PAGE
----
Want to increase production & team efficiency in a lean way with SMED? Want to achieve the shortest cycle time (with a lot of human resources)? Follow the organization of F1 pros from the RedBull team:
SMED in Formula 1 Teams
Just to tease them a bit: the two screwing tools lying on the floor at the beginning … maybe a bit of 5S ?
The refueling was missing in the video above, so some also really interesting details on the fueling part, with some look on the quick connector (is that a big Stäubli style connector, but huge?) + locking mechanism + the ergonomic of the 2 positions handle + security for 12L/seconds fuel flow.
Notice also on the communication system within the team with in-helmet status LED indicators (Google glass a decade before ?) + independent operator, for efficiency so as for security
To be compared with the method in the 1950s and then with another great brand, Ferrari in 2013:
SMED in 1950
To take his own words, requiring “Just 67 seconds after the driver stopped”
We particularly appreciated the guy jumping, again and again, to lift the car with his weight & hammer work to tighten and untighten a hand-placed nut, clearly, the limiting factor of that process; dedicated tooling and design of wheel change connection (real usage condition when design!) is an important part of SMED. The regulation of max 4 crew members working on the pit stop surprisingly includes the driver -he just turns the wheels one-.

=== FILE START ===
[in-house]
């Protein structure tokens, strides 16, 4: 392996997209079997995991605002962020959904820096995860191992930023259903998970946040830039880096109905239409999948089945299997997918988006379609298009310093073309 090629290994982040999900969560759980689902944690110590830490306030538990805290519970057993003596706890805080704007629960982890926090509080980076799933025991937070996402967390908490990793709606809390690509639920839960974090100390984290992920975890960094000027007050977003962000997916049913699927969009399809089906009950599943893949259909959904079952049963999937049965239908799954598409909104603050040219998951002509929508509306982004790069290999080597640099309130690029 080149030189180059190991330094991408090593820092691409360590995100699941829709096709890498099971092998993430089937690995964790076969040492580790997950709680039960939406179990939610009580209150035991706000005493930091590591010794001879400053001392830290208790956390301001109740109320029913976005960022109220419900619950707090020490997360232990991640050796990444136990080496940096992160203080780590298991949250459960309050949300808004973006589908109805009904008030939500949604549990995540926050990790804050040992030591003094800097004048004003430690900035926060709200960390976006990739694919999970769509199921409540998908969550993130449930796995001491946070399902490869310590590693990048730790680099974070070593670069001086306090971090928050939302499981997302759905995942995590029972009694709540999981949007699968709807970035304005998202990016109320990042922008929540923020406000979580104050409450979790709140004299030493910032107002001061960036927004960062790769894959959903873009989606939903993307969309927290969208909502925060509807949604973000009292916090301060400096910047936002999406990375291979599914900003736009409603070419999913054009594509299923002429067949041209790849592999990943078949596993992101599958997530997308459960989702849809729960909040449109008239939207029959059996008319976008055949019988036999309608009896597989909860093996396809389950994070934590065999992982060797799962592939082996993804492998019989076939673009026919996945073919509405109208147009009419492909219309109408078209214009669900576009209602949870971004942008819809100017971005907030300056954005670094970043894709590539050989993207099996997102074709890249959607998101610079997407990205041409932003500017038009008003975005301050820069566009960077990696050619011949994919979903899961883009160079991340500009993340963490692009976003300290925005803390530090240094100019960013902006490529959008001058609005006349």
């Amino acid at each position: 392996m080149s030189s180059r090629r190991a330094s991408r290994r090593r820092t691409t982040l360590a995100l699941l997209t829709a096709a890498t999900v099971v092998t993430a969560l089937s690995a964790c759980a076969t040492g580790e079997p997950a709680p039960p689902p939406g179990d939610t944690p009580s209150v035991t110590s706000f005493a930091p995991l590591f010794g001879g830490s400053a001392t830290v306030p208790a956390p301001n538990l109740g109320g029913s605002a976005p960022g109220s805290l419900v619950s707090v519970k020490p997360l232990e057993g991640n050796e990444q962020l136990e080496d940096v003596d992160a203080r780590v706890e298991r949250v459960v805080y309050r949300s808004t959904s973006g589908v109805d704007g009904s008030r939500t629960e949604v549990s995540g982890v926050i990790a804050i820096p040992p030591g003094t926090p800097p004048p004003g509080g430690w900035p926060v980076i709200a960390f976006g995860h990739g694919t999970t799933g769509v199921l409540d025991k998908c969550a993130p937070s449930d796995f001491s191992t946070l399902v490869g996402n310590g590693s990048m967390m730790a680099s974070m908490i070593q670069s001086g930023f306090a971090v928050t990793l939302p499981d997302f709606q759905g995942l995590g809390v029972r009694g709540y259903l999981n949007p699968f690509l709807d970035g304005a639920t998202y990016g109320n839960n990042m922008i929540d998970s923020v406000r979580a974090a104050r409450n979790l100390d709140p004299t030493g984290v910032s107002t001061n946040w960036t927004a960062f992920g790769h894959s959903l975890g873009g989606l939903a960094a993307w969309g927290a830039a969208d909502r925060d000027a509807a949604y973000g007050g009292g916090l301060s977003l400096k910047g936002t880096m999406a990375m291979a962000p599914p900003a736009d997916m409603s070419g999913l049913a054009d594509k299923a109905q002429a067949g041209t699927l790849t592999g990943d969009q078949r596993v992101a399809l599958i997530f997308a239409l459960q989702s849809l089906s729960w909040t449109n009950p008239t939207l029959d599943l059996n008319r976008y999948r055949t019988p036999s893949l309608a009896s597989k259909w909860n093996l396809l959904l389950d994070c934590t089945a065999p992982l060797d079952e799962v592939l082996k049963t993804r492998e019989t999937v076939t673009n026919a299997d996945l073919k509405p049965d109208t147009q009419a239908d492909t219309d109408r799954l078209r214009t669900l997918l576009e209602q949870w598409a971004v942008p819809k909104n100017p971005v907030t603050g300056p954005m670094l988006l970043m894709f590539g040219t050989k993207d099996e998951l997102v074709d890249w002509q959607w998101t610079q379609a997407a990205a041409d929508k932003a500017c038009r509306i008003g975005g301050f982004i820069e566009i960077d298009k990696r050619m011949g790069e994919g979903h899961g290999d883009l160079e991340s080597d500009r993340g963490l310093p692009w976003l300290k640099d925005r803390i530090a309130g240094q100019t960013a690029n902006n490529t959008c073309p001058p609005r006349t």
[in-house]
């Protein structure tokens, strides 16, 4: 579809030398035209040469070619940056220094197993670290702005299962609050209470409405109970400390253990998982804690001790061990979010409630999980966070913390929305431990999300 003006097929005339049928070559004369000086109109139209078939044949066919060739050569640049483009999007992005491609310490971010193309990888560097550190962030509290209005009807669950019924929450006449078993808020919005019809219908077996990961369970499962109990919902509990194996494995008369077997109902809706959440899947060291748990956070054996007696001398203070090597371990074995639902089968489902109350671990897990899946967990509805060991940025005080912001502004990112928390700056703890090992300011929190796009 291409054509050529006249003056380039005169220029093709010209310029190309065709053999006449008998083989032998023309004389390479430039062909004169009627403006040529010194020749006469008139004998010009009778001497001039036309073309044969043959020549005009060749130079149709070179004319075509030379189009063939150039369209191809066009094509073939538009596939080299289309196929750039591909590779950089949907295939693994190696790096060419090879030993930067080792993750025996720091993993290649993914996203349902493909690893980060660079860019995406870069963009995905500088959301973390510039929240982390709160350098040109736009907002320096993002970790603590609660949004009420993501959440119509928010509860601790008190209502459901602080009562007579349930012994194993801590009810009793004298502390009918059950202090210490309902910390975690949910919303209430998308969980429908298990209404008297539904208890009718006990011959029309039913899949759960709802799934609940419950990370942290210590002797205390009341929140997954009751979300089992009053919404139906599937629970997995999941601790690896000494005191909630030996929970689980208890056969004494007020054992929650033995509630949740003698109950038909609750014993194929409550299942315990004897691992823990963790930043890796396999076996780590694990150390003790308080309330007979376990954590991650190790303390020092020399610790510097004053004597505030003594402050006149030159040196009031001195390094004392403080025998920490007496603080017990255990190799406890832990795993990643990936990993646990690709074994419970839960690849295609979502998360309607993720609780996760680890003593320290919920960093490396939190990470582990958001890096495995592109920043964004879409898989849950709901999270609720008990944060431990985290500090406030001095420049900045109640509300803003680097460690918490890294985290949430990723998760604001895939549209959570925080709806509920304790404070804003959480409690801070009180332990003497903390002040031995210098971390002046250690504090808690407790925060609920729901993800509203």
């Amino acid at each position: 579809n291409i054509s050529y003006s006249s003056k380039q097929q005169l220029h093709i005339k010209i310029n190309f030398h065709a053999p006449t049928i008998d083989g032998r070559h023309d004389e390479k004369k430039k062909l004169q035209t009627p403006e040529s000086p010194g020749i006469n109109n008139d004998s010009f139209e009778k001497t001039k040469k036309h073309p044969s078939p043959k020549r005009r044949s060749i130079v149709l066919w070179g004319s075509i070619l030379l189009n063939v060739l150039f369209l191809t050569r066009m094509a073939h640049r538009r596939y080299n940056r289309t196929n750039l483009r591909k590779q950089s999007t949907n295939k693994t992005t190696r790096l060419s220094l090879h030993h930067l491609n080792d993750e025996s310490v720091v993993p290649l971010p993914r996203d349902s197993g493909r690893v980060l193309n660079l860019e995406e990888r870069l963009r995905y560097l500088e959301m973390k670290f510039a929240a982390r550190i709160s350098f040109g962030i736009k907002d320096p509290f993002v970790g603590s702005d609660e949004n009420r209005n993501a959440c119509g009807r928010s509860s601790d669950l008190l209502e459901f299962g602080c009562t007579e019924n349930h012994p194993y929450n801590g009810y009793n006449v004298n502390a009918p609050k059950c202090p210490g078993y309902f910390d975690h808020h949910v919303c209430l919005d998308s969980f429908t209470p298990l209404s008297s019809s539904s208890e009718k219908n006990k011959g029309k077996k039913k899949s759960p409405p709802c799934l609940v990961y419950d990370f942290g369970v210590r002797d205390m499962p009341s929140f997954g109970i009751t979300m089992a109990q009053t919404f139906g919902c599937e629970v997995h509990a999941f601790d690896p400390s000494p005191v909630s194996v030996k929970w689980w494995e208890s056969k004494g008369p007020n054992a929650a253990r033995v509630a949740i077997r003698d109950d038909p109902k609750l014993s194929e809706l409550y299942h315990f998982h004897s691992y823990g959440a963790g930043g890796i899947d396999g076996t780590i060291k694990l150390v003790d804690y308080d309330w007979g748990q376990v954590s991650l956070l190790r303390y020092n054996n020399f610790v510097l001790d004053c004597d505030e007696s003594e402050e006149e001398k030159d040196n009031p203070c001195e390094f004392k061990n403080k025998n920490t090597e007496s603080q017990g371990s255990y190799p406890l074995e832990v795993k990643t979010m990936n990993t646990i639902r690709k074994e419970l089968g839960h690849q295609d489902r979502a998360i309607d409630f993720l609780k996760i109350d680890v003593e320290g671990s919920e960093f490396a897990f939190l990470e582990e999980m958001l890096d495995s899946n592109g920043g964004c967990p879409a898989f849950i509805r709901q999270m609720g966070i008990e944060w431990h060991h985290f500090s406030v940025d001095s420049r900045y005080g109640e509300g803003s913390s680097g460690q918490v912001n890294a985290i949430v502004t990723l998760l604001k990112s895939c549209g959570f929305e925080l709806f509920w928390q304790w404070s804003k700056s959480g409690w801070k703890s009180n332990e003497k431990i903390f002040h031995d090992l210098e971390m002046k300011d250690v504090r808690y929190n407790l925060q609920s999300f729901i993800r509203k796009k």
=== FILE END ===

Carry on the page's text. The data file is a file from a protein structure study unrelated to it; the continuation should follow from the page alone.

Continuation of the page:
SMED by Ferrari in 2013
The top view permits to watch a 3-guys-per-wheel team well (look in detail and compared the work of four teams, one per wheel)
We particularly like the 3rd guy from the top left, removing a kind of small part or grit on the floor. At this high level, failure could come from any uncontrolled small detail.
But just to tease this team also, if that was an industrial application, calculate the productivity, knowing that we see at least 21 guys, with probably more off the screen … and compare to 1950 score.
Productivity=nb of units produced/person/unit of time
From the movies above, in industrial applications, the more general challenge could come from being efficient at reproducing that in series, the entire shift long, like in plant production (not throwing the wheel away for example, that works only if you have only a few to do and nothing around), but that would be a different situation.
be also sure about your Risk Analyse & FMEA of the guy in front of the car, waiting to lift the car, in case the car does not stop, or 1m too late…
(Do not rely on a human pushing the brake at the right millisecond, 100% of the time. In such case, in a plant situation, a mechanical stop built in the concrete, moving up or down could be an option, maybe lifting the car also at the same time?)